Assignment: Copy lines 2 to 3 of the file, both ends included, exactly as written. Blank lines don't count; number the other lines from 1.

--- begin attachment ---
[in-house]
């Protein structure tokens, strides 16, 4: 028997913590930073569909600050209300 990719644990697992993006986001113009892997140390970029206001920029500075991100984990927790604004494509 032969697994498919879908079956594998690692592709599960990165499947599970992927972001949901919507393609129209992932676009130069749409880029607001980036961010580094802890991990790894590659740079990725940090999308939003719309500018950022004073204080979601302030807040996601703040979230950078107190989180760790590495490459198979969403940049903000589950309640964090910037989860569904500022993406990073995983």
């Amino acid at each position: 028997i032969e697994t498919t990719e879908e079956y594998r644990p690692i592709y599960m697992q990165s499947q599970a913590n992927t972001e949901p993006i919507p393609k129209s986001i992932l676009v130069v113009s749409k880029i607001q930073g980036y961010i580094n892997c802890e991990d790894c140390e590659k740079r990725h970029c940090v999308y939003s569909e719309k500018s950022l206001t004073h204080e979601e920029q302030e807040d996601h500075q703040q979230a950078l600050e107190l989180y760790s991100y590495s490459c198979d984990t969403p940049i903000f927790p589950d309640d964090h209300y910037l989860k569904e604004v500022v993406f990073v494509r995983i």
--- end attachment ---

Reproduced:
């Protein structure tokens, strides 16, 4: 028997913590930073569909600050209300 990719644990697992993006986001113009892997140390970029206001920029500075991100984990927790604004494509 032969697994498919879908079956594998690692592709599960990165499947599970992927972001949901919507393609129209992932676009130069749409880029607001980036961010580094802890991990790894590659740079990725940090999308939003719309500018950022004073204080979601302030807040996601703040979230950078107190989180760790590495490459198979969403940049903000589950309640964090910037989860569904500022993406990073995983």
């Amino acid at each position: 028997i032969e697994t498919t990719e879908e079956y594998r644990p690692i592709y599960m697992q990165s499947q599970a913590n992927t972001e949901p993006i919507p393609k129209s986001i992932l676009v130069v113009s749409k880029i607001q930073g980036y961010i580094n892997c802890e991990d790894c140390e590659k740079r990725h970029c940090v999308y939003s569909e719309k500018s950022l206001t004073h204080e979601e920029q302030e807040d996601h500075q703040q979230a950078l600050e107190l989180y760790s991100y590495s490459c198979d984990t969403p940049i903000f927790p589950d309640d964090h209300y910037l989860k569904e604004v500022v993406f990073v494509r995983i």